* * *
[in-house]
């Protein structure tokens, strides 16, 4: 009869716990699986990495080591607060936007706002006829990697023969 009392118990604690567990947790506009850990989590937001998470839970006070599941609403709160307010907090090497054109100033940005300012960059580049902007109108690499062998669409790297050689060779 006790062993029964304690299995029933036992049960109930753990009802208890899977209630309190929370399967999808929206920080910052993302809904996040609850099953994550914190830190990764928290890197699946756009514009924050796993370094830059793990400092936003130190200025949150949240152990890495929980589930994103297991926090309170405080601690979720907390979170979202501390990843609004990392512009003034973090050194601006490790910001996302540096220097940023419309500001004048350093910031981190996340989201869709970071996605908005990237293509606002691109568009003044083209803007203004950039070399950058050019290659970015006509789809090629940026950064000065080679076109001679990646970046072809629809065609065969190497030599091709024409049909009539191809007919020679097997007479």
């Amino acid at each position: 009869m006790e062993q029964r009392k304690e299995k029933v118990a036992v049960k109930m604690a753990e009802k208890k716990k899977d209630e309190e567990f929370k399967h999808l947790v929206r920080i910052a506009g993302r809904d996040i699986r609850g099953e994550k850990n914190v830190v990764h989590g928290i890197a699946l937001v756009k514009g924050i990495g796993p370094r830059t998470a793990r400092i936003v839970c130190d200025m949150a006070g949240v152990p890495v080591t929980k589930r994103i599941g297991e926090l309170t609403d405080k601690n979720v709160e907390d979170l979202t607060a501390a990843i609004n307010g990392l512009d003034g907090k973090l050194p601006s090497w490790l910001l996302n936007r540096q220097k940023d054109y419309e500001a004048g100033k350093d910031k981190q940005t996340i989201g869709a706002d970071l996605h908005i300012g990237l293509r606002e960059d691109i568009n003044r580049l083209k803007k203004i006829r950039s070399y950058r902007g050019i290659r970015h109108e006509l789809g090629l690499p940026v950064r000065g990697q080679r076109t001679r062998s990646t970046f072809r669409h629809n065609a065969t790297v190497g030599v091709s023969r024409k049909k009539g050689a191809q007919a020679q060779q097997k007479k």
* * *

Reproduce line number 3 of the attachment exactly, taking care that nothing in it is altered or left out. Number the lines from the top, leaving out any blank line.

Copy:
């Amino acid at each position: 009869m006790e062993q029964r009392k304690e299995k029933v118990a036992v049960k109930m604690a753990e009802k208890k716990k899977d209630e309190e567990f929370k399967h999808l947790v929206r920080i910052a506009g993302r809904d996040i699986r609850g099953e994550k850990n914190v830190v990764h989590g928290i890197a699946l937001v756009k514009g924050i990495g796993p370094r830059t998470a793990r400092i936003v839970c130190d200025m949150a006070g949240v152990p890495v080591t929980k589930r994103i599941g297991e926090l309170t609403d405080k601690n979720v709160e907390d979170l979202t607060a501390a990843i609004n307010g990392l512009d003034g907090k973090l050194p601006s090497w490790l910001l996302n936007r540096q220097k940023d054109y419309e500001a004048g100033k350093d910031k981190q940005t996340i989201g869709a706002d970071l996605h908005i300012g990237l293509r606002e960059d691109i568009n003044r580049l083209k803007k203004i006829r950039s070399y950058r902007g050019i290659r970015h109108e006509l789809g090629l690499p940026v950064r000065g990697q080679r076109t001679r062998s990646t970046f072809r669409h629809n065609a065969t790297v190497g030599v091709s023969r024409k049909k009539g050689a191809q007919a020679q060779q097997k007479k």